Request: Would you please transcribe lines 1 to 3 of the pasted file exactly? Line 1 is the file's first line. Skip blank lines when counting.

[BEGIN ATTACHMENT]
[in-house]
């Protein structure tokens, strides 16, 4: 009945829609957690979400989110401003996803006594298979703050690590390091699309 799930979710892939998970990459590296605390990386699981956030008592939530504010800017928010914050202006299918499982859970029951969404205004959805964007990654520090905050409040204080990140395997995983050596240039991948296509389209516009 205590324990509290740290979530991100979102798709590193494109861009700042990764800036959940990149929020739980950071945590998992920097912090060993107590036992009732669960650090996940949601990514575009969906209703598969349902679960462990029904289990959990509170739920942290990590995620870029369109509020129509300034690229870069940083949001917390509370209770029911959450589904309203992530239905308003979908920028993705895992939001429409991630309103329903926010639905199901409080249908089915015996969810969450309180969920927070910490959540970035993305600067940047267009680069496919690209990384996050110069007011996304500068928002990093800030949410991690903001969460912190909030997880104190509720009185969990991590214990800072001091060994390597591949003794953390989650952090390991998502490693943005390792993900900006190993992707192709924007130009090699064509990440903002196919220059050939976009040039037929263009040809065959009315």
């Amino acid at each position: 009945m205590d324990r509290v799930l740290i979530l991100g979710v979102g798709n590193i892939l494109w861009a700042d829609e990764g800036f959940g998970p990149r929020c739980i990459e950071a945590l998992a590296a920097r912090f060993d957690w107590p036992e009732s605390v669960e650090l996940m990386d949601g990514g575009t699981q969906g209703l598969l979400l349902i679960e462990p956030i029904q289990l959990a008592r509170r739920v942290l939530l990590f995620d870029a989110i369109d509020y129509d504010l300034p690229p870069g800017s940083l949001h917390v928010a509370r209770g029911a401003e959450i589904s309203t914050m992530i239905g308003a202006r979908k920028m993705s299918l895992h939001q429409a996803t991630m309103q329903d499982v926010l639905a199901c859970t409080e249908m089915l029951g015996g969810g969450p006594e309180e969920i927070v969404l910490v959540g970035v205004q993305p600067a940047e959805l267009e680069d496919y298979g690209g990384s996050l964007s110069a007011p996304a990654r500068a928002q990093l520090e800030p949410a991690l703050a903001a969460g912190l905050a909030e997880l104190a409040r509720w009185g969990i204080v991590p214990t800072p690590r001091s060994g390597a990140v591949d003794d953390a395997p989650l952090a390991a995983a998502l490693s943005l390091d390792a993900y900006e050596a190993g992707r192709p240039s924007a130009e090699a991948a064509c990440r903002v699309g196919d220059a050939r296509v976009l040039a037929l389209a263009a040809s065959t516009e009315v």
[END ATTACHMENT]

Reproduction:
[in-house]
């Protein structure tokens, strides 16, 4: 009945829609957690979400989110401003996803006594298979703050690590390091699309 799930979710892939998970990459590296605390990386699981956030008592939530504010800017928010914050202006299918499982859970029951969404205004959805964007990654520090905050409040204080990140395997995983050596240039991948296509389209516009 205590324990509290740290979530991100979102798709590193494109861009700042990764800036959940990149929020739980950071945590998992920097912090060993107590036992009732669960650090996940949601990514575009969906209703598969349902679960462990029904289990959990509170739920942290990590995620870029369109509020129509300034690229870069940083949001917390509370209770029911959450589904309203992530239905308003979908920028993705895992939001429409991630309103329903926010639905199901409080249908089915015996969810969450309180969920927070910490959540970035993305600067940047267009680069496919690209990384996050110069007011996304500068928002990093800030949410991690903001969460912190909030997880104190509720009185969990991590214990800072001091060994390597591949003794953390989650952090390991998502490693943005390792993900900006190993992707192709924007130009090699064509990440903002196919220059050939976009040039037929263009040809065959009315």
């Amino acid at each position: 009945m205590d324990r509290v799930l740290i979530l991100g979710v979102g798709n590193i892939l494109w861009a700042d829609e990764g800036f959940g998970p990149r929020c739980i990459e950071a945590l998992a590296a920097r912090f060993d957690w107590p036992e009732s605390v669960e650090l996940m990386d949601g990514g575009t699981q969906g209703l598969l979400l349902i679960e462990p956030i029904q289990l959990a008592r509170r739920v942290l939530l990590f995620d870029a989110i369109d509020y129509d504010l300034p690229p870069g800017s940083l949001h917390v928010a509370r209770g029911a401003e959450i589904s309203t914050m992530i239905g308003a202006r979908k920028m993705s299918l895992h939001q429409a996803t991630m309103q329903d499982v926010l639905a199901c859970t409080e249908m089915l029951g015996g969810g969450p006594e309180e969920i927070v969404l910490v959540g970035v205004q993305p600067a940047e959805l267009e680069d496919y298979g690209g990384s996050l964007s110069a007011p996304a990654r500068a928002q990093l520090e800030p949410a991690l703050a903001a969460g912190l905050a909030e997880l104190a409040r509720w009185g969990i204080v991590p214990t800072p690590r001091s060994g390597a990140v591949d003794d953390a395997p989650l952090a390991a995983a998502l490693s943005l390091d390792a993900y900006e050596a190993g992707r192709p240039s924007a130009e090699a991948a064509c990440r903002v699309g196919d220059a050939r296509v976009l040039a037929l389209a263009a040809s065959t516009e009315v």